Aristotle - The Organon - index for TOPICA Book 8 Part 1

The premisses which have to be adopted

Paragraph 1 Next there fall to be discussed the problems of arrangement and method in pitting questions.
Paragraph 2 The sources from which one's commonplace arguments should be drawn have already been described:
Paragraph 3 The necessary premisses through which the reasoning is effected, ought not to be propounded directly in so many words.
Paragraph 4 It is a useful rule, too, not to secure the admissions claimed as the bases of the syllogisms in their proper order, but alternately those that conduce to one conclusion and those that conduce to another;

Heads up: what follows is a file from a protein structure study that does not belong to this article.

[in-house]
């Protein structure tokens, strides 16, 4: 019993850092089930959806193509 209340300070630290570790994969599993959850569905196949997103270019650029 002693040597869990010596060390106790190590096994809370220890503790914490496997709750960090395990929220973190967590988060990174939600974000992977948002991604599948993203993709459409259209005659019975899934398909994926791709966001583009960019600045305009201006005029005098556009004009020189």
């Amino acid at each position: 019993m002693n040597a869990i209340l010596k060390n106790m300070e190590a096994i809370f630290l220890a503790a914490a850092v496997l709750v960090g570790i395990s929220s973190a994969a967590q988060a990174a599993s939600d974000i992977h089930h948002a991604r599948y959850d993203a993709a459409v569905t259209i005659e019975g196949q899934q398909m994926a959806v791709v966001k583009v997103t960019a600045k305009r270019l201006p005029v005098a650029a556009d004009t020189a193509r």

Paragraph 5 One should also, wherever possible, secure the universal premiss by a definition relating not to the precise terms themselves but to their co-ordinates;
Paragraph 6 Moreover, formulate your proposition as though you did so not for its own sake, but in order to get at something else:
Paragraph 7 Moreover, try to secure admissions by means of likeness:
Paragraph 8 It is a good rule also, occasionally to bring an objection against oneself:
Paragraph 9 For concealment, then, the rules which should be followed are the above.
Paragraph 10 For clearness, examples and comparisons should be adduced, and let the illustrations be relevant and drawn from things that we know, as in Homer and not as in Choerilus;

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